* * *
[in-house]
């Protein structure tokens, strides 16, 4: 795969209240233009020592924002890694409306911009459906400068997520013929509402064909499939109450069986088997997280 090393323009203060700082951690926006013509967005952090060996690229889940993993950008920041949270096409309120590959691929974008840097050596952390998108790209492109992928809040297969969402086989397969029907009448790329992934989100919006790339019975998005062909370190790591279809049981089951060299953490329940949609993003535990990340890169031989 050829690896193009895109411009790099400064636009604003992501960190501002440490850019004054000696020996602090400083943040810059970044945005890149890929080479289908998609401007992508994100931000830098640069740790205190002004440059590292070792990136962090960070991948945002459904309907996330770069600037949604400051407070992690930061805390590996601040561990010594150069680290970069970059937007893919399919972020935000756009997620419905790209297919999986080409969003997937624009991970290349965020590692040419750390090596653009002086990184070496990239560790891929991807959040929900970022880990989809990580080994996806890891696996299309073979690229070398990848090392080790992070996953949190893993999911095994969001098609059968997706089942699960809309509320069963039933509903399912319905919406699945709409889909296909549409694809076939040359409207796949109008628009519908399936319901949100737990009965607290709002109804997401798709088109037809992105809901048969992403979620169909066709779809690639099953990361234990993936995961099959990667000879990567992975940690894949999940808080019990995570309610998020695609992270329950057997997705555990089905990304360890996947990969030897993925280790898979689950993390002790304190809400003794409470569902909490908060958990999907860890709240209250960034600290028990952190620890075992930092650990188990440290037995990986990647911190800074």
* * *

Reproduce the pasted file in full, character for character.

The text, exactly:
[in-house]
């Protein structure tokens, strides 16, 4: 795969209240233009020592924002890694409306911009459906400068997520013929509402064909499939109450069986088997997280 090393323009203060700082951690926006013509967005952090060996690229889940993993950008920041949270096409309120590959691929974008840097050596952390998108790209492109992928809040297969969402086989397969029907009448790329992934989100919006790339019975998005062909370190790591279809049981089951060299953490329940949609993003535990990340890169031989 050829690896193009895109411009790099400064636009604003992501960190501002440490850019004054000696020996602090400083943040810059970044945005890149890929080479289908998609401007992508994100931000830098640069740790205190002004440059590292070792990136962090960070991948945002459904309907996330770069600037949604400051407070992690930061805390590996601040561990010594150069680290970069970059937007893919399919972020935000756009997620419905790209297919999986080409969003997937624009991970290349965020590692040419750390090596653009002086990184070496990239560790891929991807959040929900970022880990989809990580080994996806890891696996299309073979690229070398990848090392080790992070996953949190893993999911095994969001098609059968997706089942699960809309509320069963039933509903399912319905919406699945709409889909296909549409694809076939040359409207796949109008628009519908399936319901949100737990009965607290709002109804997401798709088109037809992105809901048969992403979620169909066709779809690639099953990361234990993936995961099959990667000879990567992975940690894949999940808080019990995570309610998020695609992270329950057997997705555990089905990304360890996947990969030897993925280790898979689950993390002790304190809400003794409470569902909490908060958990999907860890709240209250960034600290028990952190620890075992930092650990188990440290037995990986990647911190800074």